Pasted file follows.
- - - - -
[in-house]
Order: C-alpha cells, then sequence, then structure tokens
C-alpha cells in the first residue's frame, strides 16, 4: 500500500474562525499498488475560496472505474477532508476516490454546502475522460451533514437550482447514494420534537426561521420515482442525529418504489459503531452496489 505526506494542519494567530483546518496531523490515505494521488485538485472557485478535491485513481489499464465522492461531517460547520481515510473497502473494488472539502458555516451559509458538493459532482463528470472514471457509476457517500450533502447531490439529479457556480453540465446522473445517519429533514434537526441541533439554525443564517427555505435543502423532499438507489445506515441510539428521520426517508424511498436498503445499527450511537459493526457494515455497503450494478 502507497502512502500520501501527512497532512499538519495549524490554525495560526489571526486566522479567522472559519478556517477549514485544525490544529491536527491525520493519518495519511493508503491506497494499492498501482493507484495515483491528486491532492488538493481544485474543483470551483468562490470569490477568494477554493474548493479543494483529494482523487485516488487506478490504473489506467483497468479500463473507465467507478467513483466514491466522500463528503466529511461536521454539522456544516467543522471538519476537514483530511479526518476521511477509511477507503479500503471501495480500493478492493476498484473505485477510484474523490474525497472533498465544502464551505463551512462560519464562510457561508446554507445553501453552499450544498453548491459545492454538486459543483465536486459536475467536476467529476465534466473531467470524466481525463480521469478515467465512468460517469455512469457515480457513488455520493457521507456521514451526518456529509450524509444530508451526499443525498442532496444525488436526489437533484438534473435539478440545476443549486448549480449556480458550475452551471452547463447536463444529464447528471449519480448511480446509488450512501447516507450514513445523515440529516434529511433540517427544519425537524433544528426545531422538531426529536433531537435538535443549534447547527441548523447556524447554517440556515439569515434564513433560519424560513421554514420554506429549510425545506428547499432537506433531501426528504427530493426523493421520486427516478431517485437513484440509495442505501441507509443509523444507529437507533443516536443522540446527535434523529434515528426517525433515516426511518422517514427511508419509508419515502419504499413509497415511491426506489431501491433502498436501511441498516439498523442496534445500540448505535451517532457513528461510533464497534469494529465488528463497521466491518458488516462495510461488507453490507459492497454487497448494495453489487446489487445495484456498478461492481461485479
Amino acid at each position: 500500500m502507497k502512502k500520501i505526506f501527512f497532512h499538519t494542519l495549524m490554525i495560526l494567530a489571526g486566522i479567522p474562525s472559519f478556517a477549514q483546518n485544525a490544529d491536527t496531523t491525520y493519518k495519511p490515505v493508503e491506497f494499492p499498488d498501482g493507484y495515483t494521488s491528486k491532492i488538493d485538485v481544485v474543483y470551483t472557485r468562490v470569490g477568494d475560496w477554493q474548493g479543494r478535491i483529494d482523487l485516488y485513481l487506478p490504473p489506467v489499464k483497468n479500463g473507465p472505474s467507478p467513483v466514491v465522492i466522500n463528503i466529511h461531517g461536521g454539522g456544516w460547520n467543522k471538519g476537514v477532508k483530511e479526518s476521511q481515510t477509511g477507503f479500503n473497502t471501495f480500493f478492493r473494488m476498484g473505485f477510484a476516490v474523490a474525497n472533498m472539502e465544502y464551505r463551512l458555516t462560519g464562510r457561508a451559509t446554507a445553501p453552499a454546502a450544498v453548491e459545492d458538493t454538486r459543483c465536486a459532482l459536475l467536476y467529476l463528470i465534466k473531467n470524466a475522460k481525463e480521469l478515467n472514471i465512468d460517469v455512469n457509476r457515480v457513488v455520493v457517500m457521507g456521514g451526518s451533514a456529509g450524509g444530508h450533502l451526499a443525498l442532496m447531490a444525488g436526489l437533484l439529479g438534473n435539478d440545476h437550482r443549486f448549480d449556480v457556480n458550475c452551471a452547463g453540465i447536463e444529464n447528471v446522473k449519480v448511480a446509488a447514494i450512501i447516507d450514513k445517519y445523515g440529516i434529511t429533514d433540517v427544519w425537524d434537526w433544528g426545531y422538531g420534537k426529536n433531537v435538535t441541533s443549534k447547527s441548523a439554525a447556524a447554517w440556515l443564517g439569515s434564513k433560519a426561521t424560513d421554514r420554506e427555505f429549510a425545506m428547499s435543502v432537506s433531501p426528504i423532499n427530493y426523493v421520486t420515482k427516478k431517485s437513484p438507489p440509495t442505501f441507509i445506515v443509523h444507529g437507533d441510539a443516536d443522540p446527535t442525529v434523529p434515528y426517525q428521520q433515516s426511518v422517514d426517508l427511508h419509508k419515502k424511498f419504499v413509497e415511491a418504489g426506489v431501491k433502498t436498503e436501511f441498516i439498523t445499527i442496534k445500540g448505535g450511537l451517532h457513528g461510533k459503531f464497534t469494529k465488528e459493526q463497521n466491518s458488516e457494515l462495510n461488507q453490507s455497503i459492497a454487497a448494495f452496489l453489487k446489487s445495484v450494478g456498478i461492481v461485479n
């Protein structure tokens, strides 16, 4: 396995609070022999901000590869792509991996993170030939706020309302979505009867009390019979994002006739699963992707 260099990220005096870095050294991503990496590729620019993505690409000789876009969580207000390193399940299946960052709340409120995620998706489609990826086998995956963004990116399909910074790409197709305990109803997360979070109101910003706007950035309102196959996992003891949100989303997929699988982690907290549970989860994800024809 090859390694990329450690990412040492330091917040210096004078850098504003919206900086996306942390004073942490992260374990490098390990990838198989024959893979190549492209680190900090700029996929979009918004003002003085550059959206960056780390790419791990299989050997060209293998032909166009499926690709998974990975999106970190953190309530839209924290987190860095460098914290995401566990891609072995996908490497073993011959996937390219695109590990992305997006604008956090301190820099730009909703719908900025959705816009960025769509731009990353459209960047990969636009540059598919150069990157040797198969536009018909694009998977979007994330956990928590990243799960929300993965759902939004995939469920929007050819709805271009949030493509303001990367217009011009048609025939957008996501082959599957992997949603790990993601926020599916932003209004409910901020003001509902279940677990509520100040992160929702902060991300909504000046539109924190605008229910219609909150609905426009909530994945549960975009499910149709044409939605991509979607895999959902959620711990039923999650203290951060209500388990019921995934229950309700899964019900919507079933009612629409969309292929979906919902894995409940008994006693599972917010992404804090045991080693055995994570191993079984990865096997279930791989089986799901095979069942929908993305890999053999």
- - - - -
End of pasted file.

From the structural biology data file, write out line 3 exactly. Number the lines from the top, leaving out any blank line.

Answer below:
C-alpha cells in the first residue's frame, strides 16, 4: 500500500474562525499498488475560496472505474477532508476516490454546502475522460451533514437550482447514494420534537426561521420515482442525529418504489459503531452496489 505526506494542519494567530483546518496531523490515505494521488485538485472557485478535491485513481489499464465522492461531517460547520481515510473497502473494488472539502458555516451559509458538493459532482463528470472514471457509476457517500450533502447531490439529479457556480453540465446522473445517519429533514434537526441541533439554525443564517427555505435543502423532499438507489445506515441510539428521520426517508424511498436498503445499527450511537459493526457494515455497503450494478 502507497502512502500520501501527512497532512499538519495549524490554525495560526489571526486566522479567522472559519478556517477549514485544525490544529491536527491525520493519518495519511493508503491506497494499492498501482493507484495515483491528486491532492488538493481544485474543483470551483468562490470569490477568494477554493474548493479543494483529494482523487485516488487506478490504473489506467483497468479500463473507465467507478467513483466514491466522500463528503466529511461536521454539522456544516467543522471538519476537514483530511479526518476521511477509511477507503479500503471501495480500493478492493476498484473505485477510484474523490474525497472533498465544502464551505463551512462560519464562510457561508446554507445553501453552499450544498453548491459545492454538486459543483465536486459536475467536476467529476465534466473531467470524466481525463480521469478515467465512468460517469455512469457515480457513488455520493457521507456521514451526518456529509450524509444530508451526499443525498442532496444525488436526489437533484438534473435539478440545476443549486448549480449556480458550475452551471452547463447536463444529464447528471449519480448511480446509488450512501447516507450514513445523515440529516434529511433540517427544519425537524433544528426545531422538531426529536433531537435538535443549534447547527441548523447556524447554517440556515439569515434564513433560519424560513421554514420554506429549510425545506428547499432537506433531501426528504427530493426523493421520486427516478431517485437513484440509495442505501441507509443509523444507529437507533443516536443522540446527535434523529434515528426517525433515516426511518422517514427511508419509508419515502419504499413509497415511491426506489431501491433502498436501511441498516439498523442496534445500540448505535451517532457513528461510533464497534469494529465488528463497521466491518458488516462495510461488507453490507459492497454487497448494495453489487446489487445495484456498478461492481461485479